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Neurosci Lett. 2008 Nov 7;445(1):31-5. doi: 10.1016/j.neulet.2008.08.059. Epub 2008 Aug 28.

Astrocyte response to Junín virus infection.

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Thrombosis 1 Laboratory, Haematological Research Institute, National Academy of Medicine, Pacheco de Melo 3081, 1425 Buenos Aires, Argentina.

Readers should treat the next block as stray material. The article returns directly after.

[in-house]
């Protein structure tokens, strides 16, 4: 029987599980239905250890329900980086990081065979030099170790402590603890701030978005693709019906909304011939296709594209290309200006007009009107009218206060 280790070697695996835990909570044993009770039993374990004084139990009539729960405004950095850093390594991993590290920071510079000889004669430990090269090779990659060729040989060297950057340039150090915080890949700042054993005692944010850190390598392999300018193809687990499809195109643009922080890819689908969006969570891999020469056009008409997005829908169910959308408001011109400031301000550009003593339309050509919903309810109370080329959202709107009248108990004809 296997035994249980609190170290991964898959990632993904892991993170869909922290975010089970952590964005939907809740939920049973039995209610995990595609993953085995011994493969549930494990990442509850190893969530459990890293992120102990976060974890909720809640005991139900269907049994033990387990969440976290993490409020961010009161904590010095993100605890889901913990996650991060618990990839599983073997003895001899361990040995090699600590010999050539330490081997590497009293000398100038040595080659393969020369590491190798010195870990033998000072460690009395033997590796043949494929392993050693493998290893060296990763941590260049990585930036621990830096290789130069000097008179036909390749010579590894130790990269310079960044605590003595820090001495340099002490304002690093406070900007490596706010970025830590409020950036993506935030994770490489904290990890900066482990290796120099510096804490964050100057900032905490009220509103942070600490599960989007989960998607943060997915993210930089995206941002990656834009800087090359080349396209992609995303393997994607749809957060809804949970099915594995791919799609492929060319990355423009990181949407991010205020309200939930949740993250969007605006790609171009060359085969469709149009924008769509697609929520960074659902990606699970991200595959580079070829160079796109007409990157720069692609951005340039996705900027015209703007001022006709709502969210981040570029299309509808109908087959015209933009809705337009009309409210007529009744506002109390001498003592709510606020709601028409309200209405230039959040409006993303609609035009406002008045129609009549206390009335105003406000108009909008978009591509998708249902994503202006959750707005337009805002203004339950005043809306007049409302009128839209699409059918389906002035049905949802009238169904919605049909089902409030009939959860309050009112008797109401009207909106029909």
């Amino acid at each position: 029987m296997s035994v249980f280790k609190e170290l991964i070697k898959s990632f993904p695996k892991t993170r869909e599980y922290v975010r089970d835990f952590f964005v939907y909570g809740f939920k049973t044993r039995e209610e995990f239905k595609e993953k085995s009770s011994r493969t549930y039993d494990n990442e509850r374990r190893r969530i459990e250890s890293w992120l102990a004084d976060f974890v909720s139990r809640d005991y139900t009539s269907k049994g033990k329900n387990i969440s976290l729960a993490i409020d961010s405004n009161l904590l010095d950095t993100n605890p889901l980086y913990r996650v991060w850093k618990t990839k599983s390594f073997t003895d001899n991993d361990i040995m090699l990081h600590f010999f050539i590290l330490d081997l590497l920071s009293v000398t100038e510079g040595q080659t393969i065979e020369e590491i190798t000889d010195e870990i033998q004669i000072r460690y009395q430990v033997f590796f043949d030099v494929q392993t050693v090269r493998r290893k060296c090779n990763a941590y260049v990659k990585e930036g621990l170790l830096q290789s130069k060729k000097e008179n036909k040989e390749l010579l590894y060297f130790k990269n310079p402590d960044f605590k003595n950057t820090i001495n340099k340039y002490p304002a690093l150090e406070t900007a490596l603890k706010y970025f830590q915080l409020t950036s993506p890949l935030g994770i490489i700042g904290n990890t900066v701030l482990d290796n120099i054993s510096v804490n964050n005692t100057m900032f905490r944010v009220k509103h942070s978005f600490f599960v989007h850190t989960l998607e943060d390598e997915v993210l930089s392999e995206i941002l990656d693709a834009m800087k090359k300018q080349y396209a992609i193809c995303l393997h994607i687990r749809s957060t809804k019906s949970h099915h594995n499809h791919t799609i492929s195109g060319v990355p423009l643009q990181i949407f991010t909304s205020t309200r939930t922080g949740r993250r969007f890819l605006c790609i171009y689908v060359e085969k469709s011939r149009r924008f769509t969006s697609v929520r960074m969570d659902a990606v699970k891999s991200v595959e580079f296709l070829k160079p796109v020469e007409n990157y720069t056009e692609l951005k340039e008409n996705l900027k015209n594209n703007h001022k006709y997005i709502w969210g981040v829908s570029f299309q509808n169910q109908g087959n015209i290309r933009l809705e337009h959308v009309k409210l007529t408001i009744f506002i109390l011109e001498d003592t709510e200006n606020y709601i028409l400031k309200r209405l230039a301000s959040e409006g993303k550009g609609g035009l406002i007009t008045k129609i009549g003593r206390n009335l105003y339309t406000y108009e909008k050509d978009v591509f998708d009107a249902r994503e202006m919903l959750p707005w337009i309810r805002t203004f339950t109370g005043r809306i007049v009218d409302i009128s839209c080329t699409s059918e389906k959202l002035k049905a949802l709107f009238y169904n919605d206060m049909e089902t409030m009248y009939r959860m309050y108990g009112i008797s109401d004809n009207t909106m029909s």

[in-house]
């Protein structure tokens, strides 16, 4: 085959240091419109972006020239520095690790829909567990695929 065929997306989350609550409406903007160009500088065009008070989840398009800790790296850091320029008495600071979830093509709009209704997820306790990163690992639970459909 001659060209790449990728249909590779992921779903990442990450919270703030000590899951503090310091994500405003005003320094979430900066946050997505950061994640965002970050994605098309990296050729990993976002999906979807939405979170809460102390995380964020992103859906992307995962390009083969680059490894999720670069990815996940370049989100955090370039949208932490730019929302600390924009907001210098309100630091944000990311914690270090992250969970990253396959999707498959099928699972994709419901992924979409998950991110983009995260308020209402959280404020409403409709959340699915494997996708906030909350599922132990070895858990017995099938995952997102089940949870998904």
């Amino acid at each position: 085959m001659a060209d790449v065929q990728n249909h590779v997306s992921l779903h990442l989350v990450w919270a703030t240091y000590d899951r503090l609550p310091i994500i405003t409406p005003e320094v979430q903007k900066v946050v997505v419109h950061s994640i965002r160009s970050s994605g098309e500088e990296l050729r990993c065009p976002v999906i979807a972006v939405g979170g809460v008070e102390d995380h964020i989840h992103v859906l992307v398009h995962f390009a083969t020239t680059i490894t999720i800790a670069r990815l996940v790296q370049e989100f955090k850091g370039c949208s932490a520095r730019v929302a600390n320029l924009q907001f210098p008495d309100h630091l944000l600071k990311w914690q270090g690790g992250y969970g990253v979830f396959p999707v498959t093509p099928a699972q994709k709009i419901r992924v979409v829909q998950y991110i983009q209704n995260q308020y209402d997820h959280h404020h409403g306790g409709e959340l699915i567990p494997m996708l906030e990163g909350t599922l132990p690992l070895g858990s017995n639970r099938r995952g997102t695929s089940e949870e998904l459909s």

In a previous study of experimental murine encephalitis induced by Junín virus (JV), an arenavirus, we showed increased expression of iNOS by unidentified cells, concomitant with the astrocyte reaction. The specific inhibition of iNOS was associated with greater mortality but lower astrocytosis, suggesting that the protective role of nitric oxide (NO) synthesized by iNOS was related to enhanced astrocyte activation, representing a beneficial cellular response to virus-induced central nervous system damage. In the present work, cultured astrocytes were used to study whether JV infection could trigger iNOS expression and assess its eventual relationship with viral replication, glial fibrilary acidic protein (GFAP) expression levels and the presence of apoptosis. We found that JV infection of astrocytes did not induce apoptosis but produced both increased iNOS synthesis, detected by immunocytochemistry and fluorescence activated cell sorting (FACS) analysis, and increased NO, which was indirectly measured by nitrite/nitrate levels. These changes occurred early relative to the increases in GFAP expression, as detected by immunocytochemistry, FACS analysis and RT-PCR. The fact that iNOS inhibition abolished enhanced GFAP expression in infected monolayers suggests that NO was directly involved. In addition, iNOS inhibition enhanced virus replication. Together with data from confocal microscopy, these results suggest that JV induces iNOS expression in infected astrocytes and that the resulting NO has an important role both in reducing viral replication and in enhancing subsequent astrocyte activation.

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